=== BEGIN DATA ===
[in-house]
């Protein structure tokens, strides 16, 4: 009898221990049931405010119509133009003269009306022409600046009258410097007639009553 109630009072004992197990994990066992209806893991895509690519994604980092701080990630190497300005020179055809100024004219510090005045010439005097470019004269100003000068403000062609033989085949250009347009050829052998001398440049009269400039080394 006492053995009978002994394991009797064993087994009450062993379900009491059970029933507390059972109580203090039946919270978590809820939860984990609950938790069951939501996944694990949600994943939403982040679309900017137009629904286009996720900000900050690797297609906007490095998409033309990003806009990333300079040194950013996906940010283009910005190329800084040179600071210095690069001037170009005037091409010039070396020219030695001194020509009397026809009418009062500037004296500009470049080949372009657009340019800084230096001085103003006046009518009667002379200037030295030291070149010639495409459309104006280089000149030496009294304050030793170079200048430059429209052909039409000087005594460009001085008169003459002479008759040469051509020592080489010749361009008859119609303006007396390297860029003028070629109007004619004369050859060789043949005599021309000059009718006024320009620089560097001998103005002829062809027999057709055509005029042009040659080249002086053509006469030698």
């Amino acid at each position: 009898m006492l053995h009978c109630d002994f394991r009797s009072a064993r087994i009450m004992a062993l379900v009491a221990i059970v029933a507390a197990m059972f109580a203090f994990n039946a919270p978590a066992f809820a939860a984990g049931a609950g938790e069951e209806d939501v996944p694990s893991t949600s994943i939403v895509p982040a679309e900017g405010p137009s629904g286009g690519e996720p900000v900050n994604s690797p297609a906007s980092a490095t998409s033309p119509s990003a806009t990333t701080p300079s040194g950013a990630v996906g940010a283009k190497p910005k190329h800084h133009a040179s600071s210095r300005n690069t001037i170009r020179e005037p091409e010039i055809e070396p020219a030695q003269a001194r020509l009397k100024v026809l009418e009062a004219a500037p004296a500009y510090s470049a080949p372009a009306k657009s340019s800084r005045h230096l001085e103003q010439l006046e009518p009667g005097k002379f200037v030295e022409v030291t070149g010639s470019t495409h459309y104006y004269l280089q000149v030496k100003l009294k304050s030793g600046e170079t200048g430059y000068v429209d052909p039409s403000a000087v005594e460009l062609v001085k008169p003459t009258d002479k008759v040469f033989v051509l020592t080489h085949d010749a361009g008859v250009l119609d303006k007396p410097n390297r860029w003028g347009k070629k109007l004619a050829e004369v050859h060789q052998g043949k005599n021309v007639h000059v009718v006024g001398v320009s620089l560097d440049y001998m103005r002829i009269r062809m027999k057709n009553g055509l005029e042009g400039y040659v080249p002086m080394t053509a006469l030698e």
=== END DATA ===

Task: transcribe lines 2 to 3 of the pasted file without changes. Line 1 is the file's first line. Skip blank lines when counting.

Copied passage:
């Protein structure tokens, strides 16, 4: 009898221990049931405010119509133009003269009306022409600046009258410097007639009553 109630009072004992197990994990066992209806893991895509690519994604980092701080990630190497300005020179055809100024004219510090005045010439005097470019004269100003000068403000062609033989085949250009347009050829052998001398440049009269400039080394 006492053995009978002994394991009797064993087994009450062993379900009491059970029933507390059972109580203090039946919270978590809820939860984990609950938790069951939501996944694990949600994943939403982040679309900017137009629904286009996720900000900050690797297609906007490095998409033309990003806009990333300079040194950013996906940010283009910005190329800084040179600071210095690069001037170009005037091409010039070396020219030695001194020509009397026809009418009062500037004296500009470049080949372009657009340019800084230096001085103003006046009518009667002379200037030295030291070149010639495409459309104006280089000149030496009294304050030793170079200048430059429209052909039409000087005594460009001085008169003459002479008759040469051509020592080489010749361009008859119609303006007396390297860029003028070629109007004619004369050859060789043949005599021309000059009718006024320009620089560097001998103005002829062809027999057709055509005029042009040659080249002086053509006469030698």
């Amino acid at each position: 009898m006492l053995h009978c109630d002994f394991r009797s009072a064993r087994i009450m004992a062993l379900v009491a221990i059970v029933a507390a197990m059972f109580a203090f994990n039946a919270p978590a066992f809820a939860a984990g049931a609950g938790e069951e209806d939501v996944p694990s893991t949600s994943i939403v895509p982040a679309e900017g405010p137009s629904g286009g690519e996720p900000v900050n994604s690797p297609a906007s980092a490095t998409s033309p119509s990003a806009t990333t701080p300079s040194g950013a990630v996906g940010a283009k190497p910005k190329h800084h133009a040179s600071s210095r300005n690069t001037i170009r020179e005037p091409e010039i055809e070396p020219a030695q003269a001194r020509l009397k100024v026809l009418e009062a004219a500037p004296a500009y510090s470049a080949p372009a009306k657009s340019s800084r005045h230096l001085e103003q010439l006046e009518p009667g005097k002379f200037v030295e022409v030291t070149g010639s470019t495409h459309y104006y004269l280089q000149v030496k100003l009294k304050s030793g600046e170079t200048g430059y000068v429209d052909p039409s403000a000087v005594e460009l062609v001085k008169p003459t009258d002479k008759v040469f033989v051509l020592t080489h085949d010749a361009g008859v250009l119609d303006k007396p410097n390297r860029w003028g347009k070629k109007l004619a050829e004369v050859h060789q052998g043949k005599n021309v007639h000059v009718v006024g001398v320009s620089l560097d440049y001998m103005r002829i009269r062809m027999k057709n009553g055509l005029e042009g400039y040659v080249p002086m080394t053509a006469l030698e």